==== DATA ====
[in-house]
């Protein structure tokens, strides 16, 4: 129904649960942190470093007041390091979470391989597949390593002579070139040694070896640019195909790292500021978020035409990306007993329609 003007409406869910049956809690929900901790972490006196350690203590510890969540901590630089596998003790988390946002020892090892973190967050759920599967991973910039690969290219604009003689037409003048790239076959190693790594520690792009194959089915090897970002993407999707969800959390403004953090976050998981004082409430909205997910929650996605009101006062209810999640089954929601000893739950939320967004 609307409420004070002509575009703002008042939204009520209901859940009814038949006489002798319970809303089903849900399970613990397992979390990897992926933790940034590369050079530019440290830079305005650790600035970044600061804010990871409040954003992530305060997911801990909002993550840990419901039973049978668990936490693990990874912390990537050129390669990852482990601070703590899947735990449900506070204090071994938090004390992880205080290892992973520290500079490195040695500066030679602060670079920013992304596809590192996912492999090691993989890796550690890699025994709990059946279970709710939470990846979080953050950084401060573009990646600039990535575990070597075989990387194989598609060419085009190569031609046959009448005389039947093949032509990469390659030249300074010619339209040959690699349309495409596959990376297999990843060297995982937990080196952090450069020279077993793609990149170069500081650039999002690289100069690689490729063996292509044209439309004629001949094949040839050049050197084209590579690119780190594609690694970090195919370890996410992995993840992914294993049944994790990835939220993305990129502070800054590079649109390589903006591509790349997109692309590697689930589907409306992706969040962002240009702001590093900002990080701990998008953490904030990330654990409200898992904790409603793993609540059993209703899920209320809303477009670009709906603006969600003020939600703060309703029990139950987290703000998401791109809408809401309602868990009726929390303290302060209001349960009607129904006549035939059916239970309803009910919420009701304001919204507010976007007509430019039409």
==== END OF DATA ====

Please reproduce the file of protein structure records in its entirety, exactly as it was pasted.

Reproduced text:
[in-house]
């Protein structure tokens, strides 16, 4: 129904649960942190470093007041390091979470391989597949390593002579070139040694070896640019195909790292500021978020035409990306007993329609 003007409406869910049956809690929900901790972490006196350690203590510890969540901590630089596998003790988390946002020892090892973190967050759920599967991973910039690969290219604009003689037409003048790239076959190693790594520690792009194959089915090897970002993407999707969800959390403004953090976050998981004082409430909205997910929650996605009101006062209810999640089954929601000893739950939320967004 609307409420004070002509575009703002008042939204009520209901859940009814038949006489002798319970809303089903849900399970613990397992979390990897992926933790940034590369050079530019440290830079305005650790600035970044600061804010990871409040954003992530305060997911801990909002993550840990419901039973049978668990936490693990990874912390990537050129390669990852482990601070703590899947735990449900506070204090071994938090004390992880205080290892992973520290500079490195040695500066030679602060670079920013992304596809590192996912492999090691993989890796550690890699025994709990059946279970709710939470990846979080953050950084401060573009990646600039990535575990070597075989990387194989598609060419085009190569031609046959009448005389039947093949032509990469390659030249300074010619339209040959690699349309495409596959990376297999990843060297995982937990080196952090450069020279077993793609990149170069500081650039999002690289100069690689490729063996292509044209439309004629001949094949040839050049050197084209590579690119780190594609690694970090195919370890996410992995993840992914294993049944994790990835939220993305990129502070800054590079649109390589903006591509790349997109692309590697689930589907409306992706969040962002240009702001590093900002990080701990998008953490904030990330654990409200898992904790409603793993609540059993209703899920209320809303477009670009709906603006969600003020939600703060309703029990139950987290703000998401791109809408809401309602868990009726929390303290302060209001349960009607129904006549035939059916239970309803009910919420009701304001919204507010976007007509430019039409």